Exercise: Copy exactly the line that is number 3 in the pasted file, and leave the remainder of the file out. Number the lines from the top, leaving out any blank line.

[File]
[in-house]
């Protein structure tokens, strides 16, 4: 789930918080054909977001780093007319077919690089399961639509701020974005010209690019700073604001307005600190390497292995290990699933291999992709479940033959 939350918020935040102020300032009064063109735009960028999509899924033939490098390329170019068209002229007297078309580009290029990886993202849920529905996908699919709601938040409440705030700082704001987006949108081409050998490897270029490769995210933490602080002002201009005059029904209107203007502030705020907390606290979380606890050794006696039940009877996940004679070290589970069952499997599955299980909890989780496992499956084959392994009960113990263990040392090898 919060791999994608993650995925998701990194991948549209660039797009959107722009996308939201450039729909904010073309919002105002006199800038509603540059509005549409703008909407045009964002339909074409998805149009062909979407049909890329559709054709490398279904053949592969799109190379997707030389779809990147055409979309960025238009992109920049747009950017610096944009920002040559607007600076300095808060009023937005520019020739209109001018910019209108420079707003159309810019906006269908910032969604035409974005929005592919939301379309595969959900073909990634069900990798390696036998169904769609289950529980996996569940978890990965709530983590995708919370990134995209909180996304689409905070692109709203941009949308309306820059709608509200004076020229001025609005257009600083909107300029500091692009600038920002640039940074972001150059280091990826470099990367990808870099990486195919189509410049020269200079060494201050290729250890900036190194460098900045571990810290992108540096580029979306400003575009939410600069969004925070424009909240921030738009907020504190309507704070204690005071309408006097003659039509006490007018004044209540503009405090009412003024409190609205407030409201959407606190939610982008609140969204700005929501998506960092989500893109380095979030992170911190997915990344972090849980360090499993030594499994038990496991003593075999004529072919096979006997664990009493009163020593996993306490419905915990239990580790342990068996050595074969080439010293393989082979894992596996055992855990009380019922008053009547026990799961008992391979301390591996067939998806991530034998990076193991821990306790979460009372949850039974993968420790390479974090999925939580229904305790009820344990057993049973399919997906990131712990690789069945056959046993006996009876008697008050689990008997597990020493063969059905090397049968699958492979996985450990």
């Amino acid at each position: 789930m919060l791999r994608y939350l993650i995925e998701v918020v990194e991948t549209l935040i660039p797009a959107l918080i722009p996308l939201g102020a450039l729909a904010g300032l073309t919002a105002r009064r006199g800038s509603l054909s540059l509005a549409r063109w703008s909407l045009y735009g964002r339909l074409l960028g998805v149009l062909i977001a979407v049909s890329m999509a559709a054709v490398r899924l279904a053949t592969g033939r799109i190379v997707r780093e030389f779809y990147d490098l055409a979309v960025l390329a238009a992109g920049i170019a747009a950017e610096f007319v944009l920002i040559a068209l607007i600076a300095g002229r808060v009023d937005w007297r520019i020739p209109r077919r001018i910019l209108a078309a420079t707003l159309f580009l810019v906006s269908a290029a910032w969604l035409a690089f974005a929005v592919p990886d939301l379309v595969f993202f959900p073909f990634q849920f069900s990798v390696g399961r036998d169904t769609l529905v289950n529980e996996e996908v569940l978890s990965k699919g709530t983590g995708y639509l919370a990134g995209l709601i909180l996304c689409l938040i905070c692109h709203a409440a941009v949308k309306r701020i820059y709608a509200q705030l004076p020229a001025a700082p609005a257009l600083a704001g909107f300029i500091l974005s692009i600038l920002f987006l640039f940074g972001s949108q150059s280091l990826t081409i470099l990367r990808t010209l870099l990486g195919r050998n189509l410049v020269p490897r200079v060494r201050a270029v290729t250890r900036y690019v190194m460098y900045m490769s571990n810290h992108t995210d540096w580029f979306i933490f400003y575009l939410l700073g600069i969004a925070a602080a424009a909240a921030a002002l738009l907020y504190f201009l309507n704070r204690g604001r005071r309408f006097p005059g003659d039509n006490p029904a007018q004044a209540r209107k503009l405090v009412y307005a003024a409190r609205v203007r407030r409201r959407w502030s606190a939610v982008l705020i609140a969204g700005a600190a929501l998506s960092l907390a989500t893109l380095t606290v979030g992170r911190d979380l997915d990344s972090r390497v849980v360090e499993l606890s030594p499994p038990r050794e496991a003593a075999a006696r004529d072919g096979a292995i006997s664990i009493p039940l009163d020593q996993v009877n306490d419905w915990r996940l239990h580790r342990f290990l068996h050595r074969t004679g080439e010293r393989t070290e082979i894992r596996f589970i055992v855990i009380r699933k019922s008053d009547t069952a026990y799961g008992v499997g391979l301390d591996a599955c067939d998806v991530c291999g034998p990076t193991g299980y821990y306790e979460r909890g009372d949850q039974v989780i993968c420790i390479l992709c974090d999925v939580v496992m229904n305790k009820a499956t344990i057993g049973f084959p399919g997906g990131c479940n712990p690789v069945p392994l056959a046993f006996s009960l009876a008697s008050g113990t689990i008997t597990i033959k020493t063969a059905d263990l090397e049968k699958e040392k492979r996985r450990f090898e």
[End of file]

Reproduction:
């Amino acid at each position: 789930m919060l791999r994608y939350l993650i995925e998701v918020v990194e991948t549209l935040i660039p797009a959107l918080i722009p996308l939201g102020a450039l729909a904010g300032l073309t919002a105002r009064r006199g800038s509603l054909s540059l509005a549409r063109w703008s909407l045009y735009g964002r339909l074409l960028g998805v149009l062909i977001a979407v049909s890329m999509a559709a054709v490398r899924l279904a053949t592969g033939r799109i190379v997707r780093e030389f779809y990147d490098l055409a979309v960025l390329a238009a992109g920049i170019a747009a950017e610096f007319v944009l920002i040559a068209l607007i600076a300095g002229r808060v009023d937005w007297r520019i020739p209109r077919r001018i910019l209108a078309a420079t707003l159309f580009l810019v906006s269908a290029a910032w969604l035409a690089f974005a929005v592919p990886d939301l379309v595969f993202f959900p073909f990634q849920f069900s990798v390696g399961r036998d169904t769609l529905v289950n529980e996996e996908v569940l978890s990965k699919g709530t983590g995708y639509l919370a990134g995209l709601i909180l996304c689409l938040i905070c692109h709203a409440a941009v949308k309306r701020i820059y709608a509200q705030l004076p020229a001025a700082p609005a257009l600083a704001g909107f300029i500091l974005s692009i600038l920002f987006l640039f940074g972001s949108q150059s280091l990826t081409i470099l990367r990808t010209l870099l990486g195919r050998n189509l410049v020269p490897r200079v060494r201050a270029v290729t250890r900036y690019v190194m460098y900045m490769s571990n810290h992108t995210d540096w580029f979306i933490f400003y575009l939410l700073g600069i969004a925070a602080a424009a909240a921030a002002l738009l907020y504190f201009l309507n704070r204690g604001r005071r309408f006097p005059g003659d039509n006490p029904a007018q004044a209540r209107k503009l405090v009412y307005a003024a409190r609205v203007r407030r409201r959407w502030s606190a939610v982008l705020i609140a969204g700005a600190a929501l998506s960092l907390a989500t893109l380095t606290v979030g992170r911190d979380l997915d990344s972090r390497v849980v360090e499993l606890s030594p499994p038990r050794e496991a003593a075999a006696r004529d072919g096979a292995i006997s664990i009493p039940l009163d020593q996993v009877n306490d419905w915990r996940l239990h580790r342990f290990l068996h050595r074969t004679g080439e010293r393989t070290e082979i894992r596996f589970i055992v855990i009380r699933k019922s008053d009547t069952a026990y799961g008992v499997g391979l301390d591996a599955c067939d998806v991530c291999g034998p990076t193991g299980y821990y306790e979460r909890g009372d949850q039974v989780i993968c420790i390479l992709c974090d999925v939580v496992m229904n305790k009820a499956t344990i057993g049973f084959p399919g997906g990131c479940n712990p690789v069945p392994l056959a046993f006996s009960l009876a008697s008050g113990t689990i008997t597990i033959k020493t063969a059905d263990l090397e049968k699958e040392k492979r996985r450990f090898e």